Furthermore, with the increase of Korean and Japanese television shows having the dual sound/language option for viewers to watch the shows undubbed on free-to-air television channels, it may seem illogical and unfair not to offer the same option for viewers of Hong Kong and Taiwanese shows, to watch these shows in their original languages, which are still the true mother tongues for many Singaporeans.

Lessons in Dialects

The interest in the revival of dialects can be further illustrated by the increasingly popular dialect courses offered by clan associations (“Learning mother tongue in class”, The Straits Times, 27 March 2011). Reasons cited include the need to communicate with older relatives and interest piqued by popular culture. There may come a time when some Chinese dialects have garnered enough interest and incentives to be offered as electives in mainstream schools, alongside existing third language courses like French, German and Japanese. Not only does this recognise both native and foreign languages as useful languages to be studied, it also embraces our heritage histories while preparing our students for a future in the globalised world.

Dialects Around Us

Another way to promote dialects as living languages is to utilise them in our linguistic landscape. For example, their presence can be enhanced in the naming of roads and MRT stations. It would be a step forward if, for example, the future MRT station at Great World City could be named its familiar dialect name “Tua Seh Kai” instead of “Great World City”, emphasising its historical roots. Many signboards at food courts are already using words like teh-o and kopi siu dai instead of “tea without milk” and “coffee with less sugar”, respectively. It is heartening to know that even foreigners are getting acquainted with these local dialect terms.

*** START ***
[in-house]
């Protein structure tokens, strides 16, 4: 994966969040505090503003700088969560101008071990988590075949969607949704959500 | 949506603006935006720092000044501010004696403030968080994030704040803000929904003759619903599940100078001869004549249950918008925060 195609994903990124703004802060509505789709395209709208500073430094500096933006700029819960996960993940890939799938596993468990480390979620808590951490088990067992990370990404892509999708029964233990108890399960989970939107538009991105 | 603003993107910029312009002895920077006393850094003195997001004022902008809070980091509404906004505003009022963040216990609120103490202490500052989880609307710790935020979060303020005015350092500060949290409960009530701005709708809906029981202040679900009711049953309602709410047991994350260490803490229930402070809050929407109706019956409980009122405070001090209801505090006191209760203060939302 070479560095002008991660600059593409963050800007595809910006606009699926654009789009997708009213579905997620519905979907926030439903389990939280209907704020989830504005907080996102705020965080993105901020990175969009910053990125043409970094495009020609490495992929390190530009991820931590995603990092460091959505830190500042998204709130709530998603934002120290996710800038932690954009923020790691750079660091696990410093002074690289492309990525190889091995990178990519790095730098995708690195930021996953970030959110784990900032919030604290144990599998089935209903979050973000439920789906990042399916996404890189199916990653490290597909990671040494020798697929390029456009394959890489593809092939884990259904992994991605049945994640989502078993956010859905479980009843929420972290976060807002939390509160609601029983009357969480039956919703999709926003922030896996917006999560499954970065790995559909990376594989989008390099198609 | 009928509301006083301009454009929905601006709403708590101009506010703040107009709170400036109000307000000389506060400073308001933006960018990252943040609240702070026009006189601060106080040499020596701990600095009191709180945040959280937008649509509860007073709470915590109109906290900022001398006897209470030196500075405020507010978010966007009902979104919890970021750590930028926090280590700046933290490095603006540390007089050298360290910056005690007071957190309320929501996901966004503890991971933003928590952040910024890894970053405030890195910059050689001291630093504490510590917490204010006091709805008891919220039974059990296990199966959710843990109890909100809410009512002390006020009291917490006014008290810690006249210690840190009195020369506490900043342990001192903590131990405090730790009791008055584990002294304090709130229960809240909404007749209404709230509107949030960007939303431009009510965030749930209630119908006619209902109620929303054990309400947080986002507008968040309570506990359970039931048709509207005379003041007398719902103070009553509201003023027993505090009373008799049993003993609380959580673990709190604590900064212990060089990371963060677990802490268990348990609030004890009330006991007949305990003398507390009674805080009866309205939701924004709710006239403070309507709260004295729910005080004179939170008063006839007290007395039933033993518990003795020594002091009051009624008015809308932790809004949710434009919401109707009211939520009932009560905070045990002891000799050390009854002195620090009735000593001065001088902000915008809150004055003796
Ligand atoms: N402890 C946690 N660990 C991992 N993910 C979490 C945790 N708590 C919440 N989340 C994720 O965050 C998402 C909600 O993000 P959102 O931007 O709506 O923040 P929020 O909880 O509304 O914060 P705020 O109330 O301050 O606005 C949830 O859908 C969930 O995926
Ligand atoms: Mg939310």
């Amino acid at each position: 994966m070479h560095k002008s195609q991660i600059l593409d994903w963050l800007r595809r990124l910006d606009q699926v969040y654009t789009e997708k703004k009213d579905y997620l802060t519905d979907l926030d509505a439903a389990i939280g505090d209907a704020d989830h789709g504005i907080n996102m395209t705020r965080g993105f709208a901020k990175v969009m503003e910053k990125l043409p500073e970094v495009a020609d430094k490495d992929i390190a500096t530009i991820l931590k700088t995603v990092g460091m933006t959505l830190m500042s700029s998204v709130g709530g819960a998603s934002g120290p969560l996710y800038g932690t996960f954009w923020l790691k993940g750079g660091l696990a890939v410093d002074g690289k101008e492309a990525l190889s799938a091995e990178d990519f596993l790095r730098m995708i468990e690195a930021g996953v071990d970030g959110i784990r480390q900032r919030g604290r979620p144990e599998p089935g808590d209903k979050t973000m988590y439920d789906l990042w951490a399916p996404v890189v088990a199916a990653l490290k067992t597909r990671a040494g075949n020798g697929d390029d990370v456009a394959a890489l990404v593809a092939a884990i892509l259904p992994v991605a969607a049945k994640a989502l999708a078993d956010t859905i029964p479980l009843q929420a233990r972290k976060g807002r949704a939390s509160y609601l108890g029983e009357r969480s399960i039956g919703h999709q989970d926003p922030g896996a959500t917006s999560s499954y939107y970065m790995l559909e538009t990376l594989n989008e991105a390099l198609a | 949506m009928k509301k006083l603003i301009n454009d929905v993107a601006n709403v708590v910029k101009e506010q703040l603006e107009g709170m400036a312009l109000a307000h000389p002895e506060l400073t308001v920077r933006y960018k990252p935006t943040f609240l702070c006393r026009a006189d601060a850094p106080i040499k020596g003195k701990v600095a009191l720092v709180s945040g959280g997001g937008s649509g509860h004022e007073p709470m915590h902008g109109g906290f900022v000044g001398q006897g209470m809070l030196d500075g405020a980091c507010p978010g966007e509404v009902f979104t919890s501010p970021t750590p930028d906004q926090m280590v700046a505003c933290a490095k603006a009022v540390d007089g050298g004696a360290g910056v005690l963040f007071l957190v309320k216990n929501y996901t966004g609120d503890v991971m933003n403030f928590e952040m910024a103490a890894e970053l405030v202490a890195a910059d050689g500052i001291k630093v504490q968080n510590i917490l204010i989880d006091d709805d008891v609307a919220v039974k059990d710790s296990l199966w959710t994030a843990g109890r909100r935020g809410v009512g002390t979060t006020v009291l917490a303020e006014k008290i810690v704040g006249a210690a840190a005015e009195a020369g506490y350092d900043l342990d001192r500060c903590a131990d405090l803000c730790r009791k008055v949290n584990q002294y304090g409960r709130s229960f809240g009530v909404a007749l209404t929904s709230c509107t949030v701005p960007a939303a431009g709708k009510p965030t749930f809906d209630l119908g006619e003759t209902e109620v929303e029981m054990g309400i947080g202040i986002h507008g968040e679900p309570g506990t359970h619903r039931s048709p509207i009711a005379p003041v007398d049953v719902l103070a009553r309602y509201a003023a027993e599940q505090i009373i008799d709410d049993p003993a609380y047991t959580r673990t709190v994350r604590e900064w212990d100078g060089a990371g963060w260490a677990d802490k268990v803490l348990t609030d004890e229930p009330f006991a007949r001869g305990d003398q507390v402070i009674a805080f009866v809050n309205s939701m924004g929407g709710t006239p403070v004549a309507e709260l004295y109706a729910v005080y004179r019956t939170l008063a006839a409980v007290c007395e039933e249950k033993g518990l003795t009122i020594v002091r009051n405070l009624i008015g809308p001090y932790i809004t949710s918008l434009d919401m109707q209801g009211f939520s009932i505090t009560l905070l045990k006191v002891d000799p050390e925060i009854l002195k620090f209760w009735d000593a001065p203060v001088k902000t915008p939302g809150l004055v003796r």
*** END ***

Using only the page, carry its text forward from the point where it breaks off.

It is long overdue for Singapore to relook its stance on dialects. Previous worries that it may affect the young in their learning of English and mother tongue may not be as big an issue as believed, if the language policies are implemented carefully to ensure that dialects remain in a supportive role, and that the utmost focus on English and mother tongue remains. There are benefits that we have yet to discover or acknowledge if dialects were to be reintroduced into our linguistic landscape, and there is no harm in taking the step forward to give dialects their rightful spaces they deserve in our culture and lives.

The author is a research assistant at the Institute of Policy Studies.